Increasing foreign fighters at Syria conflict

style="float: right; margin-bottom: 10px; font-weight: 600;"Fri 5th Sep, 2014


Acording to CNN estimations up to 11,000 foreigners have travelled to Syria to take up arms agains Bashar Al Assad's government. When Islamic majority countries aren't taken into account, then the vast majority of these come from Russia, unsurprising given its large Muslim population. Substantial numbers of fighters have also come from France, the United Kingdom and Germany - some 700, 500 and 300 respectively. Over 100 fighers have also travelled to Syria from the United States.

Fox News quoted Matthew Olsen, the outgoing director of the National Counterterrorism Center, who said last week that there are 12,000 foreign fighters in Syria - a significant jump from previous estimates, indicating a "greater and more complex" threat than in recent years.
Speaking last week at the annual Aspen Security Forum in Colorado, Olsen said there are now 5,000 more fighters on the ground than in January. Of them, more than 1,000 are from Europe and more than 100 are from the U.S., he said.

While Olsen has been warning about the threat posed by radicalized young Muslims with western passports who have traveled to Syria to fight President Bashar al-Assad's regime for years, he said the current threat was more complex than it had been. He also said that Al Qaeda's core has identified Syria "as the place to go".
The Islamic State's brutal murders of American journalists James Foley and Steven Sotloff by a man who spoke with a British accent have drawn more attention to foreign fighters in Syria. Though it isn't certain both videos were recorded in Syria, the man dubbed "Jihadi John" is probably just one of up to 500 Britons fighting there.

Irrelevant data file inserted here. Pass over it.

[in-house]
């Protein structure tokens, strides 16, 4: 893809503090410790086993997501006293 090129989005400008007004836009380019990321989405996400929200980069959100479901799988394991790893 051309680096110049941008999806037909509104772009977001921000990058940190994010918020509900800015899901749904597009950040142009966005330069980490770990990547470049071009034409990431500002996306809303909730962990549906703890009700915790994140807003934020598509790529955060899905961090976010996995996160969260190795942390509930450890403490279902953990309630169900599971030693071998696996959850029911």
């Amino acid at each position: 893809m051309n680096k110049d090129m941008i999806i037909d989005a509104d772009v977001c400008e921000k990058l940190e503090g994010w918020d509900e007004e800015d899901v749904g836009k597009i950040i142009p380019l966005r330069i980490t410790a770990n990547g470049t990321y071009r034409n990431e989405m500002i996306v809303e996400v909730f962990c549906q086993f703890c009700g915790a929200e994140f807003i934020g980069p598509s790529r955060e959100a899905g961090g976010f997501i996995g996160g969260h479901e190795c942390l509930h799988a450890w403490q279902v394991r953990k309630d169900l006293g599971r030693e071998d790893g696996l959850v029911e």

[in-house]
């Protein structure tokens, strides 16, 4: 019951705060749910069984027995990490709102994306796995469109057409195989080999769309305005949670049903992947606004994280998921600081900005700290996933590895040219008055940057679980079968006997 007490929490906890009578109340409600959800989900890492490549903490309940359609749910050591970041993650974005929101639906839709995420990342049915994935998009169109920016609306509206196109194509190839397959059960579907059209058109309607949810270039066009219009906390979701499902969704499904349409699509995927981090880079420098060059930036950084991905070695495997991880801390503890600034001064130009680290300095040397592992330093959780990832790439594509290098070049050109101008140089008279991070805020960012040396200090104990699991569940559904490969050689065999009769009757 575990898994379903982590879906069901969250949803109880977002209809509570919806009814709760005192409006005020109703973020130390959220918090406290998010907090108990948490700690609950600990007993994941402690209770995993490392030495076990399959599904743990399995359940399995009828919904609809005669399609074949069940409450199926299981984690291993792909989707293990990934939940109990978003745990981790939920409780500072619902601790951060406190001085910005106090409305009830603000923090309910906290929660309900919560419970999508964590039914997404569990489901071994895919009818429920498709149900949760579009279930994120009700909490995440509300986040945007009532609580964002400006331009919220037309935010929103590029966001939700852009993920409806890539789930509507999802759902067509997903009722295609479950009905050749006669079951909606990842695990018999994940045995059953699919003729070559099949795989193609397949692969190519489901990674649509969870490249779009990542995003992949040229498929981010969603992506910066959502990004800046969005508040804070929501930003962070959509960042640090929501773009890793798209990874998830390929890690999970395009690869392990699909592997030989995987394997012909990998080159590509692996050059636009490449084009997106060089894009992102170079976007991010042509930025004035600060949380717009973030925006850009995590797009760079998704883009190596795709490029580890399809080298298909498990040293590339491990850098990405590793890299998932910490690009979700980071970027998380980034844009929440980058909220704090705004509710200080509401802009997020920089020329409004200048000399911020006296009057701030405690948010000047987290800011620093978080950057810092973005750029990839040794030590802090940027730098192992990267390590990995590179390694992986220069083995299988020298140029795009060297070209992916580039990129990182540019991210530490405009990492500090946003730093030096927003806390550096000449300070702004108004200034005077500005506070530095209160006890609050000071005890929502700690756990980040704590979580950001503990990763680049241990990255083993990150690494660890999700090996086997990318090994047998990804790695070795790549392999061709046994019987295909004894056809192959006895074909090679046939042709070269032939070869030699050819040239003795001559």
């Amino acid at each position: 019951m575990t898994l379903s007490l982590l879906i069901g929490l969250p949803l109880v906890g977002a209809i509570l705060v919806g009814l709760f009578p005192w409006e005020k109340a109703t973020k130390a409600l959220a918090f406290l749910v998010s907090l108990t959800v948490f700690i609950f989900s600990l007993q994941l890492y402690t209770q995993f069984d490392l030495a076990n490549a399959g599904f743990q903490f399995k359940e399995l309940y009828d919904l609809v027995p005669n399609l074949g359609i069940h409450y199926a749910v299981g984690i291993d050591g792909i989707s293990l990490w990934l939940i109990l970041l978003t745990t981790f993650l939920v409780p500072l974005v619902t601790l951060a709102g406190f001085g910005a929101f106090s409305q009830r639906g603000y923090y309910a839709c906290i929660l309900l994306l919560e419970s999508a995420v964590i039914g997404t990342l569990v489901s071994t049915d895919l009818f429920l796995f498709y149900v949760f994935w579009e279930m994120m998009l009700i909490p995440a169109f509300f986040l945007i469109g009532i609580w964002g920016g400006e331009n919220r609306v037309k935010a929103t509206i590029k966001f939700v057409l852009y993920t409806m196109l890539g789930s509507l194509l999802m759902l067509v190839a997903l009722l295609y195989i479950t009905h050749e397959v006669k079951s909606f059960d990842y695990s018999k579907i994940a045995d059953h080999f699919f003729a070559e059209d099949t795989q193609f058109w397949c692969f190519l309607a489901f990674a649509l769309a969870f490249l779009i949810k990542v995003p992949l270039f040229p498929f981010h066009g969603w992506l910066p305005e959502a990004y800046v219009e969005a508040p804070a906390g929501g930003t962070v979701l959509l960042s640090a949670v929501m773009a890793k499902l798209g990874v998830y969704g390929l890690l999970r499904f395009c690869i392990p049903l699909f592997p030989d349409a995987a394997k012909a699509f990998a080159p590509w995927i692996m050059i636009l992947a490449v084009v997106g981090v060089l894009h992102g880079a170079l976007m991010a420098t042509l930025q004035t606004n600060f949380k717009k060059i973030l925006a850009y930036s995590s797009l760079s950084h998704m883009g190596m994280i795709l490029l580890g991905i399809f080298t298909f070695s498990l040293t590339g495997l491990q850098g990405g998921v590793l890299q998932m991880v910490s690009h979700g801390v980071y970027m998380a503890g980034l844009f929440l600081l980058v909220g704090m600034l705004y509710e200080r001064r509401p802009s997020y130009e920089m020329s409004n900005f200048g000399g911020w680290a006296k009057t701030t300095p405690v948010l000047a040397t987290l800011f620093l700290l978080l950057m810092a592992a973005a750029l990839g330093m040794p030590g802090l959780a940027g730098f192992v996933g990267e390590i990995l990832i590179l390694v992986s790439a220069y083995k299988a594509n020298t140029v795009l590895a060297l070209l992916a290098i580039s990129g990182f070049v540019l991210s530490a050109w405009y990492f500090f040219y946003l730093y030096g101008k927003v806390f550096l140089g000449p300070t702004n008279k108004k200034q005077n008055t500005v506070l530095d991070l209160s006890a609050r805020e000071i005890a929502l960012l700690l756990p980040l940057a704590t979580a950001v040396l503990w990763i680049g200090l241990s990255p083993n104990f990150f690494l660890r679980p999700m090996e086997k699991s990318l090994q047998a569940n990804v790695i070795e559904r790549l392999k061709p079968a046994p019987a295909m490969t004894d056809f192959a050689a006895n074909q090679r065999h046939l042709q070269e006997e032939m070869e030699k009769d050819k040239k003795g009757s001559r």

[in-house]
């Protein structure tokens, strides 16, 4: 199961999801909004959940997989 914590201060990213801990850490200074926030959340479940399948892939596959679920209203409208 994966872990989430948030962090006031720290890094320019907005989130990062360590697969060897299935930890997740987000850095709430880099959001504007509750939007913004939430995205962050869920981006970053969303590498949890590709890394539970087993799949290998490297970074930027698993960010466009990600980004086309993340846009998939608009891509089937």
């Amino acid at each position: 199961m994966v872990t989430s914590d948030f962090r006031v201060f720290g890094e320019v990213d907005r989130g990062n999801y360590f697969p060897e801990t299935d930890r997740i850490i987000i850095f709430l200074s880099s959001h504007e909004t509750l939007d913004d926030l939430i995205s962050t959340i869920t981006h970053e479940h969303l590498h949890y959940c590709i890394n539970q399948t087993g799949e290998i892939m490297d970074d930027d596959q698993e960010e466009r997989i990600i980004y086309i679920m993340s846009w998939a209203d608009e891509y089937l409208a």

During the course of the Syrian Civil War many foreign fighters have been documented to have fought for Syria's rebel forces, either for the Nusra Front, the Free Syrian Army or other factions. Many foreign fighters have also died in the

conflict. Fighters include those from the Gulf Arab states, Tunisia (following its own Tunisian revolution), Libya (following the similar Libyan Civil War), Bosnia, China, other Arab states, Russia's Chechnya and North Caucasus region, Western countries (despite warnings of radicalism from those governments). The conflict has taken on a largely sectarian bent with foreign Sunnis fighting for the opposition, while foreign Shias fight for the government. Estimates of the total number of foreign Sunnis who have fought for the rebels over the course of the conflict range from 5,000 to over 12,000, while foreign Shia fighters are thought to number around 10,000 at the most. Over 600 foreign fighters were killed in the first half of 2013 alone.

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